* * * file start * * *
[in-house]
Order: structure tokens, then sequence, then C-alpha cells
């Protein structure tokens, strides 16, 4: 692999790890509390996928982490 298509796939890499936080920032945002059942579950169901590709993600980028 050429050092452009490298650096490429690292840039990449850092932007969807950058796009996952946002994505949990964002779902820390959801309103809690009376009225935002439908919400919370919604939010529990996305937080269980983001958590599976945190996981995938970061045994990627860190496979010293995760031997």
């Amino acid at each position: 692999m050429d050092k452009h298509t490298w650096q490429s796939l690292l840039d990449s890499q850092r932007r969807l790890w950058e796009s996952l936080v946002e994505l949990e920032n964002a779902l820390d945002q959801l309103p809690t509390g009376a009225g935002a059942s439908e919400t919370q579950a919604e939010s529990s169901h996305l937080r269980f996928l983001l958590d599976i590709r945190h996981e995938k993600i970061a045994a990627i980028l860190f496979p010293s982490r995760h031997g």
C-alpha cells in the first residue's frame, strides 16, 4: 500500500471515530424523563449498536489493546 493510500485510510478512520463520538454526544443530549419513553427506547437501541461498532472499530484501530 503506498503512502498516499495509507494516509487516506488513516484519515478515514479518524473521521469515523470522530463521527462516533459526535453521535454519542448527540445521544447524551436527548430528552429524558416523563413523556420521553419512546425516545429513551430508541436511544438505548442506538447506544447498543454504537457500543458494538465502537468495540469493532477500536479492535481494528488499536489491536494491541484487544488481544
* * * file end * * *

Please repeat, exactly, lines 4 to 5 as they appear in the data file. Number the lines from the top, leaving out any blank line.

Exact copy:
């Amino acid at each position: 692999m050429d050092k452009h298509t490298w650096q490429s796939l690292l840039d990449s890499q850092r932007r969807l790890w950058e796009s996952l936080v946002e994505l949990e920032n964002a779902l820390d945002q959801l309103p809690t509390g009376a009225g935002a059942s439908e919400t919370q579950a919604e939010s529990s169901h996305l937080r269980f996928l983001l958590d599976i590709r945190h996981e995938k993600i970061a045994a990627i980028l860190f496979p010293s982490r995760h031997g």
C-alpha cells in the first residue's frame, strides 16, 4: 500500500471515530424523563449498536489493546 493510500485510510478512520463520538454526544443530549419513553427506547437501541461498532472499530484501530 503506498503512502498516499495509507494516509487516506488513516484519515478515514479518524473521521469515523470522530463521527462516533459526535453521535454519542448527540445521544447524551436527548430528552429524558416523563413523556420521553419512546425516545429513551430508541436511544438505548442506538447506544447498543454504537457500543458494538465502537468495540469493532477500536479492535481494528488499536489491536494491541484487544488481544